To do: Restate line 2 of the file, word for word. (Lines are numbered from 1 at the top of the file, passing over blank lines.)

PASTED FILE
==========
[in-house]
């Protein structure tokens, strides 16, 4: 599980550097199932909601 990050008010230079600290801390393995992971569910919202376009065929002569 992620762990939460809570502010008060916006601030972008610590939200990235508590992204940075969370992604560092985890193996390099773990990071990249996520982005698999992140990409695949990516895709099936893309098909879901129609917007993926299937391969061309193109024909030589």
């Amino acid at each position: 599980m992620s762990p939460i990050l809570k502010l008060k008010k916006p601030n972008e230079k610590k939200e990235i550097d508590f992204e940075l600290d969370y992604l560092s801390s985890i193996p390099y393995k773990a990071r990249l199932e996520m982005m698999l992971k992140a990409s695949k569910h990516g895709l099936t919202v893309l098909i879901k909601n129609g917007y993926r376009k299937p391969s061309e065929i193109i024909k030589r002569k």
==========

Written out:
């Protein structure tokens, strides 16, 4: 599980550097199932909601 990050008010230079600290801390393995992971569910919202376009065929002569 992620762990939460809570502010008060916006601030972008610590939200990235508590992204940075969370992604560092985890193996390099773990990071990249996520982005698999992140990409695949990516895709099936893309098909879901129609917007993926299937391969061309193109024909030589």